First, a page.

It’s no secret than in the last decade, nerd culture has undergone a revolution from scorned and ridiculed to a multimedia powerhouse. The force that drives Hollywood’s biggest blockbusters and televisions most successful–both critically and financially–programming. Not only are all the movies and shows made for and by nerds but now we have a ton of content about them. But back in 2007 (doesn’t sound like a long time ago, does it?) we really didn’t have anything that cast nerds as the leading men and women. At least, not until September 24th–the date that Chuck Lorre’s new (at the time) sitcom, “The Big Bang Theory” premiered. Then we were all treated to watch the social dynamic of a group of geeky scientists change as a pretty, popular girl was thrust into their midst.
If you’re not familiar with the show, it breaks down like this: Leonard Hofstadter and Sheldon Cooper are two socially awkward physicists (as well as roommates) working at Caltech in Pasadena along with their friends Howard and Raj (an aerospace engineer and astrophysicist, respectively). They are all living their normal, nerdy lives when a pretty waitress/aspiring actress named Penny moves across the hall and Leonard falls for her. Hard. This disrupts their social norm (which is of particular concern to the obsessive-compulsive Sheldon) and hilarity ensues. In the first season a lot of the jokes and comedic through-line were based around the gulf between Penny’s world and the boys’. Her not understanding their references–them not understanding her social confidence and competence. This sort of became secondary, however, as time moved on and the characters developed and grew. The focus shifted to the relationships more than the gimmick and in it’s fourth season it became the highest rated comedy on TV.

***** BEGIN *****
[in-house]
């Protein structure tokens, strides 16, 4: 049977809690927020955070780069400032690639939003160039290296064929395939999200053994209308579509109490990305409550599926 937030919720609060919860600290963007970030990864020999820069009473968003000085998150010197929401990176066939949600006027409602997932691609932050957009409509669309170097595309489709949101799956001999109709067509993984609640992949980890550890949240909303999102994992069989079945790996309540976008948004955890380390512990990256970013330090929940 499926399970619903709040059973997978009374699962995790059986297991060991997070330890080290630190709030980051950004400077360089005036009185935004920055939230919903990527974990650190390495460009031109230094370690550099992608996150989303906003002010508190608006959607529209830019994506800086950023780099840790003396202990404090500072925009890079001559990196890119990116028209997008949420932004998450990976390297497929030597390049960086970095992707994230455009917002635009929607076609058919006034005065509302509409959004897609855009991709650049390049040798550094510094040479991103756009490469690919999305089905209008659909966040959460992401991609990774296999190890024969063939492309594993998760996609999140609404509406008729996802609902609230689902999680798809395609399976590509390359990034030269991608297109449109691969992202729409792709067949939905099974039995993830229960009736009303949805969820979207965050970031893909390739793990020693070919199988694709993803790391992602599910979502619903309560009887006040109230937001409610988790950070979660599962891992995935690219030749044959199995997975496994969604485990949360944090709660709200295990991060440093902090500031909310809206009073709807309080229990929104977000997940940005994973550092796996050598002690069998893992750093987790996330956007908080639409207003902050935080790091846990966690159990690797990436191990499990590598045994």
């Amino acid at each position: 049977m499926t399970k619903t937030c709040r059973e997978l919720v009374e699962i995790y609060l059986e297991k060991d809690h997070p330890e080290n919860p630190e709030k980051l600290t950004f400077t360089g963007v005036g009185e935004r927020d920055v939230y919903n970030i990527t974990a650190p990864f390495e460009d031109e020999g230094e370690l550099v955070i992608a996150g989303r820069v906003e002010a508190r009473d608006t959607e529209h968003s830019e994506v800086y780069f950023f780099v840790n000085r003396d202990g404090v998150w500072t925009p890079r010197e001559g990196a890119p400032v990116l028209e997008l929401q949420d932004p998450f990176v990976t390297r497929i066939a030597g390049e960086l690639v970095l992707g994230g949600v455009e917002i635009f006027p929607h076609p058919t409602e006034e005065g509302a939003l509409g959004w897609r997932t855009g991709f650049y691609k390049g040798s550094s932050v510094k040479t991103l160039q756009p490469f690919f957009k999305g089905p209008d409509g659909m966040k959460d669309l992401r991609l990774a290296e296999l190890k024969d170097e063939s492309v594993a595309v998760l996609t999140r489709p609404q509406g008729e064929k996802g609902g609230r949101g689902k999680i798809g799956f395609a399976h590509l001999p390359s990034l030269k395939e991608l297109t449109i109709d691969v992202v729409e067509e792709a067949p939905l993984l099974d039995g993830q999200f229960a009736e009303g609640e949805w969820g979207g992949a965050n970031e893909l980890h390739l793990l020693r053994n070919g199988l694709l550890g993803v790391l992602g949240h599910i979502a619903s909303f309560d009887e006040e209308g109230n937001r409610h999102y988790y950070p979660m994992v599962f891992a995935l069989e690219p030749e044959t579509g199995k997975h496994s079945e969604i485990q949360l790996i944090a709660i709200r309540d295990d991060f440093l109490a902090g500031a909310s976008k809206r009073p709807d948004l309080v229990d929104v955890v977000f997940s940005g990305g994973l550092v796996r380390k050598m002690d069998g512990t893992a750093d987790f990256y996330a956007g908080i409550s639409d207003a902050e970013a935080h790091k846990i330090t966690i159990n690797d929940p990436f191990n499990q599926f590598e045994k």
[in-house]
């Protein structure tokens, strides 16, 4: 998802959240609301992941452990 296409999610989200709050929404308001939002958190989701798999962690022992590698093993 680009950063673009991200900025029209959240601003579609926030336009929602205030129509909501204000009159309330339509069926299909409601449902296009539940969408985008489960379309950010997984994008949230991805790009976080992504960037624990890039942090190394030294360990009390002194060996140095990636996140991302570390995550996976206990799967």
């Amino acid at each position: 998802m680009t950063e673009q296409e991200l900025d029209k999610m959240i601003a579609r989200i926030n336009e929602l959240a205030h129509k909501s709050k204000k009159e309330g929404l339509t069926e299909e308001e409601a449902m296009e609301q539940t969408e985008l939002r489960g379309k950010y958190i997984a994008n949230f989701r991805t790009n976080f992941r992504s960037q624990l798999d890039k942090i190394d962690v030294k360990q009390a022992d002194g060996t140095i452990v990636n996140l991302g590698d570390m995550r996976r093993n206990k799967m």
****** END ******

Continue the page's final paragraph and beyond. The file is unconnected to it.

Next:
Along with this popularity came merchandising. T-shirts emblazoned with Sheldon’s catchphrase, “Bazinga!”, began popping up all over the place, as well as posters. Which brings us to the Big Bang Posters that we carry at Posterservice.com. There are six Big Bang theory posters to choose from with different cast photos and art that you can frame and hang in your nerdtastic home theater where you watch the show in it’s constant syndicated reruns.